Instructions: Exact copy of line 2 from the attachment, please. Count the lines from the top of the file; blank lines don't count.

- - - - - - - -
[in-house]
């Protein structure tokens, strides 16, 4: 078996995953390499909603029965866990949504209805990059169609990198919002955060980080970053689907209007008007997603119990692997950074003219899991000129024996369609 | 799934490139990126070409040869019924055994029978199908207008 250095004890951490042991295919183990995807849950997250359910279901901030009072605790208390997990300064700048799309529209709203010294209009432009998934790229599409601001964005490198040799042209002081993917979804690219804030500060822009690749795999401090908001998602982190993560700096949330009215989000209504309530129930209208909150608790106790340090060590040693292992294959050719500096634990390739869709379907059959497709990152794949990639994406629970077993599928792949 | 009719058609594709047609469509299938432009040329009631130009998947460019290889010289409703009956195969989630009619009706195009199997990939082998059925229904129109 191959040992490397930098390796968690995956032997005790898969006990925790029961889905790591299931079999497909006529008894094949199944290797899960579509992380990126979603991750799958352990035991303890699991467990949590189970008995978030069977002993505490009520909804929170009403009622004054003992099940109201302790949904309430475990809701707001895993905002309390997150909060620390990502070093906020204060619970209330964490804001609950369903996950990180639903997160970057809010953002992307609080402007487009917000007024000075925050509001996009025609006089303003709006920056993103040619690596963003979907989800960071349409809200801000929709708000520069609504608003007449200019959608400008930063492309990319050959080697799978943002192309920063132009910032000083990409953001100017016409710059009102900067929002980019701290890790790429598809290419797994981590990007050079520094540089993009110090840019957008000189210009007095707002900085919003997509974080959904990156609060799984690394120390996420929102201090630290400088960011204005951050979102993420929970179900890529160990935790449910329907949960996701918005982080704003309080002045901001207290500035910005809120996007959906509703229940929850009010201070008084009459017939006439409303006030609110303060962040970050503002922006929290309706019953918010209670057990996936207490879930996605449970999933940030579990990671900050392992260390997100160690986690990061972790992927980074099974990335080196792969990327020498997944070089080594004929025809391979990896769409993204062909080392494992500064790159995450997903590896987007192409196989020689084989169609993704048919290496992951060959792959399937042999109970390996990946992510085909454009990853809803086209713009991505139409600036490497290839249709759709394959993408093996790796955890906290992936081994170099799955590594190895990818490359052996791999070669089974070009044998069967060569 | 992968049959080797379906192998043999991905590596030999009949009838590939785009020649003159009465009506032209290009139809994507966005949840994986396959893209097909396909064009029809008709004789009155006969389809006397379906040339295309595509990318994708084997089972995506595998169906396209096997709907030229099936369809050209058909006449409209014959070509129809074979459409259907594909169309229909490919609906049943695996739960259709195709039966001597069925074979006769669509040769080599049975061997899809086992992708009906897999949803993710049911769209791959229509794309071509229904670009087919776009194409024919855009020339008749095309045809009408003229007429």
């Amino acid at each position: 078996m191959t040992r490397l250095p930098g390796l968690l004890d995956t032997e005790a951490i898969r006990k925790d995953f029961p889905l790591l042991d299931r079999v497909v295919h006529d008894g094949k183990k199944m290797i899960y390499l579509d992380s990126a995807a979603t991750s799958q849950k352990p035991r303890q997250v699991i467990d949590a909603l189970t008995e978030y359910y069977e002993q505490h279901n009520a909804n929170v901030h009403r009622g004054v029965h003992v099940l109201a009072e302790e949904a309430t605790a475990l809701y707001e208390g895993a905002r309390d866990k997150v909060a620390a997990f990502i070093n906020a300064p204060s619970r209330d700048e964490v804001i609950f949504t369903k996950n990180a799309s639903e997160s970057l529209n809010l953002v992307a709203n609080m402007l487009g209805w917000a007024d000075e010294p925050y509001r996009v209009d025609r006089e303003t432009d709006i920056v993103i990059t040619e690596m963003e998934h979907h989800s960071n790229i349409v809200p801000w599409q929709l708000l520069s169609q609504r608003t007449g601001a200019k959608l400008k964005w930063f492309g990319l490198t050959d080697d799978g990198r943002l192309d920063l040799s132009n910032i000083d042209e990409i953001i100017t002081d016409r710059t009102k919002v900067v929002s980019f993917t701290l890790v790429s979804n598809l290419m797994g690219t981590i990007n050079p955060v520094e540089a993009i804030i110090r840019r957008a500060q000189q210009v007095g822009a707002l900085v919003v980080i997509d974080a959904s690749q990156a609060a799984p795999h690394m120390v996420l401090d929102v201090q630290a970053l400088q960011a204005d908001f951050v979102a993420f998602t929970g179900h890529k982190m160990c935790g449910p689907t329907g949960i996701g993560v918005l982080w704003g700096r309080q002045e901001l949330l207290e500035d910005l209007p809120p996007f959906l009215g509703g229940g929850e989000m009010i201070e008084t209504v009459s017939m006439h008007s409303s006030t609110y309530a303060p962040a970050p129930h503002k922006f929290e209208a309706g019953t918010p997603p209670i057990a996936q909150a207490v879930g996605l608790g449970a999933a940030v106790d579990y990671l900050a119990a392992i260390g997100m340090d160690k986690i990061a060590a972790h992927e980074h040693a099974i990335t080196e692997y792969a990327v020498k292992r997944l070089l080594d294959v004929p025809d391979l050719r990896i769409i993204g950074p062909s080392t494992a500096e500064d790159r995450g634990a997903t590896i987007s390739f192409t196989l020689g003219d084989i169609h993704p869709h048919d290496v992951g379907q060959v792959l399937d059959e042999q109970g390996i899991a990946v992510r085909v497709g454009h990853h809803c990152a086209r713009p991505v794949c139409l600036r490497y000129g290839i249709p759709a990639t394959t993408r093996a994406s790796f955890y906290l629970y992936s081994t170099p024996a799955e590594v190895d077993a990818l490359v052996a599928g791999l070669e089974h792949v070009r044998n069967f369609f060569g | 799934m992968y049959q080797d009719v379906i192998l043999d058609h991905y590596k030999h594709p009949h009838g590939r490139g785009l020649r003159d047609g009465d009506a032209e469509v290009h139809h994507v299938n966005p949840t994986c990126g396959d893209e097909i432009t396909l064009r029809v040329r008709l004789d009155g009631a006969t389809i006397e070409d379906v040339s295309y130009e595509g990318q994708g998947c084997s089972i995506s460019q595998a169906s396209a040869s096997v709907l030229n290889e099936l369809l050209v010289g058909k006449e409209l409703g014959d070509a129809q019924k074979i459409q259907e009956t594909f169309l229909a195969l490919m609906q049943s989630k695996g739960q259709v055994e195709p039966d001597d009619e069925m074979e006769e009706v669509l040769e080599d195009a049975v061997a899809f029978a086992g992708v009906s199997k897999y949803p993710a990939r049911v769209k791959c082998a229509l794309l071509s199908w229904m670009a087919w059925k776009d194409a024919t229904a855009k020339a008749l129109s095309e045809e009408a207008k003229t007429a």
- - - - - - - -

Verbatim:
């Protein structure tokens, strides 16, 4: 078996995953390499909603029965866990949504209805990059169609990198919002955060980080970053689907209007008007997603119990692997950074003219899991000129024996369609 | 799934490139990126070409040869019924055994029978199908207008 250095004890951490042991295919183990995807849950997250359910279901901030009072605790208390997990300064700048799309529209709203010294209009432009998934790229599409601001964005490198040799042209002081993917979804690219804030500060822009690749795999401090908001998602982190993560700096949330009215989000209504309530129930209208909150608790106790340090060590040693292992294959050719500096634990390739869709379907059959497709990152794949990639994406629970077993599928792949 | 009719058609594709047609469509299938432009040329009631130009998947460019290889010289409703009956195969989630009619009706195009199997990939082998059925229904129109 191959040992490397930098390796968690995956032997005790898969006990925790029961889905790591299931079999497909006529008894094949199944290797899960579509992380990126979603991750799958352990035991303890699991467990949590189970008995978030069977002993505490009520909804929170009403009622004054003992099940109201302790949904309430475990809701707001895993905002309390997150909060620390990502070093906020204060619970209330964490804001609950369903996950990180639903997160970057809010953002992307609080402007487009917000007024000075925050509001996009025609006089303003709006920056993103040619690596963003979907989800960071349409809200801000929709708000520069609504608003007449200019959608400008930063492309990319050959080697799978943002192309920063132009910032000083990409953001100017016409710059009102900067929002980019701290890790790429598809290419797994981590990007050079520094540089993009110090840019957008000189210009007095707002900085919003997509974080959904990156609060799984690394120390996420929102201090630290400088960011204005951050979102993420929970179900890529160990935790449910329907949960996701918005982080704003309080002045901001207290500035910005809120996007959906509703229940929850009010201070008084009459017939006439409303006030609110303060962040970050503002922006929290309706019953918010209670057990996936207490879930996605449970999933940030579990990671900050392992260390997100160690986690990061972790992927980074099974990335080196792969990327020498997944070089080594004929025809391979990896769409993204062909080392494992500064790159995450997903590896987007192409196989020689084989169609993704048919290496992951060959792959399937042999109970390996990946992510085909454009990853809803086209713009991505139409600036490497290839249709759709394959993408093996790796955890906290992936081994170099799955590594190895990818490359052996791999070669089974070009044998069967060569 | 992968049959080797379906192998043999991905590596030999009949009838590939785009020649003159009465009506032209290009139809994507966005949840994986396959893209097909396909064009029809008709004789009155006969389809006397379906040339295309595509990318994708084997089972995506595998169906396209096997709907030229099936369809050209058909006449409209014959070509129809074979459409259907594909169309229909490919609906049943695996739960259709195709039966001597069925074979006769669509040769080599049975061997899809086992992708009906897999949803993710049911769209791959229509794309071509229904670009087919776009194409024919855009020339008749095309045809009408003229007429």